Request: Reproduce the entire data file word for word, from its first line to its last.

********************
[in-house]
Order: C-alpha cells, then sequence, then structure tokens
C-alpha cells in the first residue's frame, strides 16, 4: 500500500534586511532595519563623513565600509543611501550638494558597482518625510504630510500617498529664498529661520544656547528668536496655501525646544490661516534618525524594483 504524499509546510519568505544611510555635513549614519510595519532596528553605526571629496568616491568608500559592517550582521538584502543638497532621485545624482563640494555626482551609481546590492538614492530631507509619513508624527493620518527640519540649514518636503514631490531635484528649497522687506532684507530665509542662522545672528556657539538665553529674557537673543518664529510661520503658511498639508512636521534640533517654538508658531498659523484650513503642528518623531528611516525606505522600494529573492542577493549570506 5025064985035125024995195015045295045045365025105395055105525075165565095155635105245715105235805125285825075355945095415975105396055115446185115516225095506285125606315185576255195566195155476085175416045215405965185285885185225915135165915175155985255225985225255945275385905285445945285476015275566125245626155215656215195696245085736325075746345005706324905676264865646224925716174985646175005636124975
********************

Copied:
[in-house]
Order: C-alpha cells, then sequence, then structure tokens
C-alpha cells in the first residue's frame, strides 16, 4: 500500500534586511532595519563623513565600509543611501550638494558597482518625510504630510500617498529664498529661520544656547528668536496655501525646544490661516534618525524594483 504524499509546510519568505544611510555635513549614519510595519532596528553605526571629496568616491568608500559592517550582521538584502543638497532621485545624482563640494555626482551609481546590492538614492530631507509619513508624527493620518527640519540649514518636503514631490531635484528649497522687506532684507530665509542662522545672528556657539538665553529674557537673543518664529510661520503658511498639508512636521534640533517654538508658531498659523484650513503642528518623531528611516525606505522600494529573492542577493549570506 5025064985035125024995195015045295045045365025105395055105525075165565095155635105245715105235805125285825075355945095415975105396055115446185115516225095506285125606315185576255195566195155476085175416045215405965185285885185225915135165915175155985255225985225255945275385905285445945285476015275566125245626155215656215195696245085736325075746345005706324905676264865646224925716174985646175005636124975